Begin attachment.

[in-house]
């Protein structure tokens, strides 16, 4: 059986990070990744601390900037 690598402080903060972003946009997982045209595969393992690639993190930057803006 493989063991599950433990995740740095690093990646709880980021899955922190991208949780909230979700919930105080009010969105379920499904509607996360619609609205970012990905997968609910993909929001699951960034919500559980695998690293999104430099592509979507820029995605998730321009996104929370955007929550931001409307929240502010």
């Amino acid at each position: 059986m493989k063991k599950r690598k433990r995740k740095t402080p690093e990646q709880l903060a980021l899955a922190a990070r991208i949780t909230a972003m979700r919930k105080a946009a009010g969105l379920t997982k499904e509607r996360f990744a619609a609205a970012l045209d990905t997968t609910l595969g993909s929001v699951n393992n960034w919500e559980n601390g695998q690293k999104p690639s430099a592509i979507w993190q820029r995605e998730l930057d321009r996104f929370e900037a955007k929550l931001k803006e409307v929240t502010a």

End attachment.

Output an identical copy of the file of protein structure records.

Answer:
[in-house]
């Protein structure tokens, strides 16, 4: 059986990070990744601390900037 690598402080903060972003946009997982045209595969393992690639993190930057803006 493989063991599950433990995740740095690093990646709880980021899955922190991208949780909230979700919930105080009010969105379920499904509607996360619609609205970012990905997968609910993909929001699951960034919500559980695998690293999104430099592509979507820029995605998730321009996104929370955007929550931001409307929240502010």
């Amino acid at each position: 059986m493989k063991k599950r690598k433990r995740k740095t402080p690093e990646q709880l903060a980021l899955a922190a990070r991208i949780t909230a972003m979700r919930k105080a946009a009010g969105l379920t997982k499904e509607r996360f990744a619609a609205a970012l045209d990905t997968t609910l595969g993909s929001v699951n393992n960034w919500e559980n601390g695998q690293k999104p690639s430099a592509i979507w993190q820029r995605e998730l930057d321009r996104f929370e900037a955007k929550l931001k803006e409307v929240t502010a």